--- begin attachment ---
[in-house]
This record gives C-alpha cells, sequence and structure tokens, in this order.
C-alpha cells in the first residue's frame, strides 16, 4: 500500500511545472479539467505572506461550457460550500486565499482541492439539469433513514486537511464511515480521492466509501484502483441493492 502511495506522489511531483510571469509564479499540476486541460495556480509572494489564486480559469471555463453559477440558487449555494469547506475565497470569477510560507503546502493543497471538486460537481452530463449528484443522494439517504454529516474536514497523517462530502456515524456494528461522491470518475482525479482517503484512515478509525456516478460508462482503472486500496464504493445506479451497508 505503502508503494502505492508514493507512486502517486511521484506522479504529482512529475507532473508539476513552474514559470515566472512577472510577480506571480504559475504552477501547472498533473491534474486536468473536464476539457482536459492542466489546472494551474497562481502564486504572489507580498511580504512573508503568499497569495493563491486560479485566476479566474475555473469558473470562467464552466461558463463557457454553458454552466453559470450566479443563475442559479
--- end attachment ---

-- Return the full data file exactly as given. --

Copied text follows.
[in-house]
This record gives C-alpha cells, sequence and structure tokens, in this order.
C-alpha cells in the first residue's frame, strides 16, 4: 500500500511545472479539467505572506461550457460550500486565499482541492439539469433513514486537511464511515480521492466509501484502483441493492 502511495506522489511531483510571469509564479499540476486541460495556480509572494489564486480559469471555463453559477440558487449555494469547506475565497470569477510560507503546502493543497471538486460537481452530463449528484443522494439517504454529516474536514497523517462530502456515524456494528461522491470518475482525479482517503484512515478509525456516478460508462482503472486500496464504493445506479451497508 505503502508503494502505492508514493507512486502517486511521484506522479504529482512529475507532473508539476513552474514559470515566472512577472510577480506571480504559475504552477501547472498533473491534474486536468473536464476539457482536459492542466489546472494551474497562481502564486504572489507580498511580504512573508503568499497569495493563491486560479485566476479566474475555473469558473470562467464552466461558463463557457454553458454552466453559470450566479443563475442559479